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International Cultivar Registration Authority

A cultivar is a particular type of cultivated plant that people have created or selected for its interesting features. Tradescantia Hub is the international cultivar registration authority (ICRA) for the Tradescantia genus (here is the official page on the ISHS website, the organisation which appoints ICRAs). That means I’m officially in charge of keeping track of all cultivar names that are ever used in the genus, throughout the world.

As ICRA, I follow a detailed set of rules that have been internationally agreed for decades. The official version is very long and wordy, but I’ve also written a plain english translation.

There are three elements to the job of ICRA:

1. Documenting old names for existing cultivars

Cultivars are often distributed with multiple different names, and it can be hard to know which is correct. My job is to make an official decision about which name is right for each cultivar, and publish it to make it definitive. This will stabilise names within the genus from history and into the future, so that everyone will be able to use the right name for any plant.

I have now finished my initial cultivar research. All the information is now publicly, freely available to everyone in the online checklist. So hopefully in future no-one else will ever have to repeat the detective work I did on old names!

To find out about the details of my process, you can read the full report I wrote for my RHS bursary which helped fund my work. You can also check out some articles about particular cultivars or interesting questions I’m working on on.

2. Registering new names for new cultivars

Anyone can make up a name for a new plant and start selling it. But the ICRA system exists to make the process more organised and systematic, so that it’s easier for everyone to benefit from. When someone creates a new Tradescantia cultivar, they can register it directly with me, and I will:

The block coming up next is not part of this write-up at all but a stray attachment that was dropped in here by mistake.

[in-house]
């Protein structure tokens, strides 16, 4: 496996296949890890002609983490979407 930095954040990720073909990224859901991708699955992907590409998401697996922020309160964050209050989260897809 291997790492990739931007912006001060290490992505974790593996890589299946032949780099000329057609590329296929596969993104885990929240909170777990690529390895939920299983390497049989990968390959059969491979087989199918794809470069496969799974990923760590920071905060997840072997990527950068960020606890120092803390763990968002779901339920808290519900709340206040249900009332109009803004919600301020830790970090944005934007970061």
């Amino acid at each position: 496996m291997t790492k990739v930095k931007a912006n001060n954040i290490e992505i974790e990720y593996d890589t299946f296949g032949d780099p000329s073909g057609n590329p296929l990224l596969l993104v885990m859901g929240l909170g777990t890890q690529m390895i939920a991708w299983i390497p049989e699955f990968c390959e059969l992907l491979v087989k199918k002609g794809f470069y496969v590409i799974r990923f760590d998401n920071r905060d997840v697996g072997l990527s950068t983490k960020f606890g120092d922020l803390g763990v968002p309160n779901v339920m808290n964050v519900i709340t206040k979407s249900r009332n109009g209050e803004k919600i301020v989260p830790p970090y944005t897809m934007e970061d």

• Make sure the name follows the rules.
  • Publish the name so that it becomes established and official, and no-one can override it later.
  • Keep a permanent archive of information about the plant and its origins, so that anyone in the future can find out about it.

This entire process is free and has nothing to do with money, trademarks, or patents. The information is freely publicly available for anyone to benefit from. And people creating new cultivars get help to publish and document them. Everybody wins!

If you have a new cultivar you’d like to register, you can get started here.

3. Cultivar checklist

The two parts above come together to make a cultivar checklist, which should contain every known cultivar name from the entire genus – old and new.

Having a unified checklist makes it easy to check and compare names that might have been duplicated or reused. Each valid cultivar is connected to any synonyms that have been used for it, so that it’s easy to correct mislabelled plants. It also includes all the information that’s available about the history and origins of the plant, as well an explanation for any decisions where I had to choose between multiple established names for the same cultivar.

You can view the complete list here, and read a guide on how to use it.

Tradescantia fluminensis ‘Aurea’